The stock market didn't give investors much excitement on Wednesday, as major market benchmarks were within spitting distance of the unchanged mark. The Dow fell just three points, and the S&P 500 gained less than half a point after investors tried to read the mood of the Federal Reserve. The central bank's Federal Open Market Committee released its minutes from its most recent meeting, and investors now believe there's a significant chance the Fed will boost interest rates next month, continuing a process that started late last year. Yet even though the net impact on the broader markets was mixed, several stocks fell sharply today. Among the worst performers were Target (TGT 0.81%), Coeur Mining (CDE 0.99%), and Sonic (SONC).
Target finished down 8% after the retail giant reported its first-quarter financial performance and outlook for the second quarter. Comparable-store sales rose by 1.2%, with particular strength in the company's signature Style, Baby, Kids, and Wellness categories. However, overall revenue fell because of Target's decision to sell its pharmacy and clinic businesses. Guidance for the second quarter was also disappointing, with Target anticipating adjusted earnings of just $1 to $1.20 per share. Even though sales from Target's digital channel were up 23% from year-ago levels, the big-box department store giant is still feeling pressure from e-commerce rivals and could continue to see difficult times in the future.
Coeur Mining dropped 11% on a tough day for the mining industry. The strong dollar sent prices of most precious metals downward, and silver was among the hardest hit, falling about 2% to close below $17 per ounce. However, Coeur CEO Mitch Krebs said in an interview that he believed there's a lot more upside in silver than downside. Silver prices have fallen more than gold prices, and Krebs argues that the white metal's potential industrial demand could help support the silver market to an even larger extent than demand from investors. For now, though, concerns about potentially slow macroeconomic growth globally could limit silver's gains, and Coeur stock responded negatively to that possibility.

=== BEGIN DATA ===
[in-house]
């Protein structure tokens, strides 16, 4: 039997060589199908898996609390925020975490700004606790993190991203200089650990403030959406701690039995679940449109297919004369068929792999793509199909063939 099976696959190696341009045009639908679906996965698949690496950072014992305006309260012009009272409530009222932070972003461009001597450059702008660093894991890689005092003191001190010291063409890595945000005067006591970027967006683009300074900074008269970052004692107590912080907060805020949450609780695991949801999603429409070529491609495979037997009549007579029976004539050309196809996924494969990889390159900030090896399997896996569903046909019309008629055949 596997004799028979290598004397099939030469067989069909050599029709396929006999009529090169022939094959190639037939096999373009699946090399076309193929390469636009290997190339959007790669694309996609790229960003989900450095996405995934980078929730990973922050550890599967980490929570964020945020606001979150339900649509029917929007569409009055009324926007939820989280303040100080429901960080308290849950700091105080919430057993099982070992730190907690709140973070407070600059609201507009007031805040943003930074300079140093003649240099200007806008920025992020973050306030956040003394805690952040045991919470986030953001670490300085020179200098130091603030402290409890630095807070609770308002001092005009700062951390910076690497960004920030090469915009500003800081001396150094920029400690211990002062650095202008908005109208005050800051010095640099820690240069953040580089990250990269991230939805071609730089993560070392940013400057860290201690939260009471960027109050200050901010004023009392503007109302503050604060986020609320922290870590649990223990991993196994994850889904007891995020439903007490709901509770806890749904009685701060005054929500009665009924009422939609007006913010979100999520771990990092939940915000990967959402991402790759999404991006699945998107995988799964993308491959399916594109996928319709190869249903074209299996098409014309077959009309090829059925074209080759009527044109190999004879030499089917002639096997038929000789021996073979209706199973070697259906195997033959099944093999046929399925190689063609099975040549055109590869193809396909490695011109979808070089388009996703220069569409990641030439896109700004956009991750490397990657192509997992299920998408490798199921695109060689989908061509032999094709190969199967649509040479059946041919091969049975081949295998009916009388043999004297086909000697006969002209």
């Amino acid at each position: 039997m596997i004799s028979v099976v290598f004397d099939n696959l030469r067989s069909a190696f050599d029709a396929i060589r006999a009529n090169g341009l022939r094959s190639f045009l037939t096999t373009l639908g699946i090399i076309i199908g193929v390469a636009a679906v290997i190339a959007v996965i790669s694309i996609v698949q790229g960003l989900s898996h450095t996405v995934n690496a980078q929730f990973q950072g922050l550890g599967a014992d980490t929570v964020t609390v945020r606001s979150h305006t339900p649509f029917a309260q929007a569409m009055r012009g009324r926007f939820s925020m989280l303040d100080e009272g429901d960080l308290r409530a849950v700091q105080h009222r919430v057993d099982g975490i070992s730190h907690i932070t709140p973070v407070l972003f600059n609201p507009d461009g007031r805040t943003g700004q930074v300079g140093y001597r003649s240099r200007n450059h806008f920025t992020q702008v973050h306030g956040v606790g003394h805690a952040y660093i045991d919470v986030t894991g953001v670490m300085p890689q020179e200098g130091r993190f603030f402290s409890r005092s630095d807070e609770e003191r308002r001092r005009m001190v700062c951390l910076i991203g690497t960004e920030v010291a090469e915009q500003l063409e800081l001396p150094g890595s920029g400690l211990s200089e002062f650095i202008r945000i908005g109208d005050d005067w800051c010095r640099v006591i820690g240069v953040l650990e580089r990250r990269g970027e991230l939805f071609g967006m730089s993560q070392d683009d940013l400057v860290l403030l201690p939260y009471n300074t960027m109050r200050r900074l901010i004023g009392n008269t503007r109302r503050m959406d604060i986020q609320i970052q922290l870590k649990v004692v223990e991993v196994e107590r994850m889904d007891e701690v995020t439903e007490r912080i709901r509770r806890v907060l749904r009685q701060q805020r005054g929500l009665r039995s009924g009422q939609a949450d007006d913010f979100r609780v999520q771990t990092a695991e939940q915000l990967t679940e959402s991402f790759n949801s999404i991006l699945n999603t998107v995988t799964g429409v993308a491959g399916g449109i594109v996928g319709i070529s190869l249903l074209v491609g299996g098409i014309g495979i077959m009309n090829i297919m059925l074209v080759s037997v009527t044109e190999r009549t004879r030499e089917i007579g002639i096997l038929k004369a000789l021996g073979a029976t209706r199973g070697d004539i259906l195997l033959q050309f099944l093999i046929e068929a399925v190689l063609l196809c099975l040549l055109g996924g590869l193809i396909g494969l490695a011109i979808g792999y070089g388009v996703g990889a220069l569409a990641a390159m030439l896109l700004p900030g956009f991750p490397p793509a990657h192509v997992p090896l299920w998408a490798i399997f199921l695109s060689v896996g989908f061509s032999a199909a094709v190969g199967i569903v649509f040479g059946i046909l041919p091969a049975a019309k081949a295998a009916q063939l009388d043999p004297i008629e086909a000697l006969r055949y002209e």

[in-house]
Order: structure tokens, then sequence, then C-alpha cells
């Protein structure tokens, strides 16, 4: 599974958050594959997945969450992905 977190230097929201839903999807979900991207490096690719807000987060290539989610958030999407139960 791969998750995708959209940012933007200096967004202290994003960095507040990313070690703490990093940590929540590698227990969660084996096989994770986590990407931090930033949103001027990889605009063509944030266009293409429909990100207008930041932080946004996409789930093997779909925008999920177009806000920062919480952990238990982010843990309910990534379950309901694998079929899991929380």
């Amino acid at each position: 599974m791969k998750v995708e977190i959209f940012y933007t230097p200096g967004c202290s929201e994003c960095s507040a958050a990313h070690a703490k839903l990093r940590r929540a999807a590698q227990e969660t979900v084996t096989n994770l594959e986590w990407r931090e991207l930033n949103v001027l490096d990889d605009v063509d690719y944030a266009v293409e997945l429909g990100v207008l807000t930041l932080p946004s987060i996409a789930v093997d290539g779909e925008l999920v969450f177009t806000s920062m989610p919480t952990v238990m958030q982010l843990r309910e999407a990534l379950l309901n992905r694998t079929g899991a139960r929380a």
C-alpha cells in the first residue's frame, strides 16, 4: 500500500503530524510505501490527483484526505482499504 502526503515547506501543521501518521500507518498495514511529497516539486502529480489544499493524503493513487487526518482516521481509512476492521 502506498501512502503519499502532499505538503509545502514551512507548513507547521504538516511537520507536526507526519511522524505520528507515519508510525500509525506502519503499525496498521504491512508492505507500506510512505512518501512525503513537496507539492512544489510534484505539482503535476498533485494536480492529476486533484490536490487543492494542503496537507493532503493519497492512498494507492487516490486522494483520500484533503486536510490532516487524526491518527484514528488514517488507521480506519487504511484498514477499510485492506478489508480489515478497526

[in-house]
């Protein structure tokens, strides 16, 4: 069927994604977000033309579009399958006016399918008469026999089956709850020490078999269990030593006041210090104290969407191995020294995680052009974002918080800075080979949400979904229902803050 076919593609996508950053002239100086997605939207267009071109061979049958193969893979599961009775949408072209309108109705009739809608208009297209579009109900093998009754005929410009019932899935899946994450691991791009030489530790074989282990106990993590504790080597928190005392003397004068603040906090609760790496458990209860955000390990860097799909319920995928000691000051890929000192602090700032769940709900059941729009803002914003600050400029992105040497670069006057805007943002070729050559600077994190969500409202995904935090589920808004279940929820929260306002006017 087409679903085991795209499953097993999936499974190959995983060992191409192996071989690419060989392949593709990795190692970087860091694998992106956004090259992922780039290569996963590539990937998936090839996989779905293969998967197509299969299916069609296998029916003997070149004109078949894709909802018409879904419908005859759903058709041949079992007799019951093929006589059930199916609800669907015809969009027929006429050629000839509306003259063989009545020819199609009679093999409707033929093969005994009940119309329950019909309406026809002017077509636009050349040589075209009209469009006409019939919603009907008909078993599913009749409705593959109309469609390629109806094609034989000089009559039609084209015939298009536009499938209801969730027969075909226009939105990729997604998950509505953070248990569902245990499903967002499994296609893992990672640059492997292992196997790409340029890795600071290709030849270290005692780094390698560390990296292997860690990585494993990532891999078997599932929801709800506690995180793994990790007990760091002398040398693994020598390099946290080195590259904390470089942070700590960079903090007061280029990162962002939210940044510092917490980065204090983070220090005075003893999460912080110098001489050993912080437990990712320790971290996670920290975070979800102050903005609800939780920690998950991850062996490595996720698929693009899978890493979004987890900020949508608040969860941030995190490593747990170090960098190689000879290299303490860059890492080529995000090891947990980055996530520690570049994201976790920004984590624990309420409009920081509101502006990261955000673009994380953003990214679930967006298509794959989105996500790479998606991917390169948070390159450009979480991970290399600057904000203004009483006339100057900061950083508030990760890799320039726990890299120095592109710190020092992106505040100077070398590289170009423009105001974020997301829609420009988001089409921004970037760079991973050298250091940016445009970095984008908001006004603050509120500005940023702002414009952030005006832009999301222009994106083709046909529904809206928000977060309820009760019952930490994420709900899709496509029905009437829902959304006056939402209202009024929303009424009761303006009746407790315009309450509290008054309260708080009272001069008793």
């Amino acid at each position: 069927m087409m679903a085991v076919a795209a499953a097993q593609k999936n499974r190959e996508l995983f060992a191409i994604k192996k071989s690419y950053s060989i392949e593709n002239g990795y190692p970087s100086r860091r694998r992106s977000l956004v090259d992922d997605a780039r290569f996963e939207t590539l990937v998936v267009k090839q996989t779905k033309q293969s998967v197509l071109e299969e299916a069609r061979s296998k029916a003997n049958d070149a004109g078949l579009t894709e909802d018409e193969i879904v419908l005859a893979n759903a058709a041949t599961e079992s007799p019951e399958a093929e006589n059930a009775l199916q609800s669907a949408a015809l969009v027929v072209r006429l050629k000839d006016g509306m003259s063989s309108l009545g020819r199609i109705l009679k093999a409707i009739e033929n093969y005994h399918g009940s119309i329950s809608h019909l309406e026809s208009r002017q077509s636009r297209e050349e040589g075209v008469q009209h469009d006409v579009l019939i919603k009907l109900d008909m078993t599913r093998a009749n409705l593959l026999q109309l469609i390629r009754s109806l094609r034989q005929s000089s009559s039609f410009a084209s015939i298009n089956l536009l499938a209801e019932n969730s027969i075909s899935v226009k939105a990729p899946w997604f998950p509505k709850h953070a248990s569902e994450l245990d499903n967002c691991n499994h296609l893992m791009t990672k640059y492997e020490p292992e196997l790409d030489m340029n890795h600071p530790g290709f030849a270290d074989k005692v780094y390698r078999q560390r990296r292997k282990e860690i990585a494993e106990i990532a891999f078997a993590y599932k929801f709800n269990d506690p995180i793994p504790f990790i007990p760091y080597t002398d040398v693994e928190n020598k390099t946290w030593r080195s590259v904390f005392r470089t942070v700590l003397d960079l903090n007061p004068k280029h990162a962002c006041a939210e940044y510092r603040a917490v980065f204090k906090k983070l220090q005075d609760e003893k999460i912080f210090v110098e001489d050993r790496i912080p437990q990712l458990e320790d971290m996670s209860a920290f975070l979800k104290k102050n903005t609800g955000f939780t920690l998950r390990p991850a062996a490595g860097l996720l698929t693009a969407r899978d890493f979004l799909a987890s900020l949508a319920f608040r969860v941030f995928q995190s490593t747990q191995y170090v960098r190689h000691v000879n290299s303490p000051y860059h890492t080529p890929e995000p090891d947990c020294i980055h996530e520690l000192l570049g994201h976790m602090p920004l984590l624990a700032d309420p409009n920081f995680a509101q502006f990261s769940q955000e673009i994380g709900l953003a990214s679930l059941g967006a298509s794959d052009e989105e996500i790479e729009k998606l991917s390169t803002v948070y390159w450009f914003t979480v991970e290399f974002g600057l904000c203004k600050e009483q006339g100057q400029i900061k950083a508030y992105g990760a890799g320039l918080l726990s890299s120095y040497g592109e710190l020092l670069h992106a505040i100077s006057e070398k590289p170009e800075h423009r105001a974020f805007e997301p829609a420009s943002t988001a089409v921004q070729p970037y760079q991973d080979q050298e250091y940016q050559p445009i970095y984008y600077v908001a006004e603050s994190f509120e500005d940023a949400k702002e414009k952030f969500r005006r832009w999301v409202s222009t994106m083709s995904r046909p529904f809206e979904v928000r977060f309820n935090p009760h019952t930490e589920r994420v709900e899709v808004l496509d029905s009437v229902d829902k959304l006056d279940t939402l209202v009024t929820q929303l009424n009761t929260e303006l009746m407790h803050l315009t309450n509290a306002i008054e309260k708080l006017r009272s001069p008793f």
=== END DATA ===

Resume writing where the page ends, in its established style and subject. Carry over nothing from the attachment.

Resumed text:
Finally, Sonic fell 9%. The drive-in restaurant chain said late Tuesday that its subsidiaries had completed an offering of $425 million in secured notes. The seven-year notes will pay an interest rate of 4.47%, and Sonic intends to use some of the proceeds to repay similar senior secured notes from 2011, but the company also boosted its stock buyback program by an additional $155 million. However, investors responded negatively to the idea that the current fiscal third quarter would see same-store sales growth below its full-year target of 4% to 6%. Unfavorable weather and slower traffic levels industrywide were responsible for the shortfall, but investors weren't willing to bet on Sonic's longer-term prospects for growth.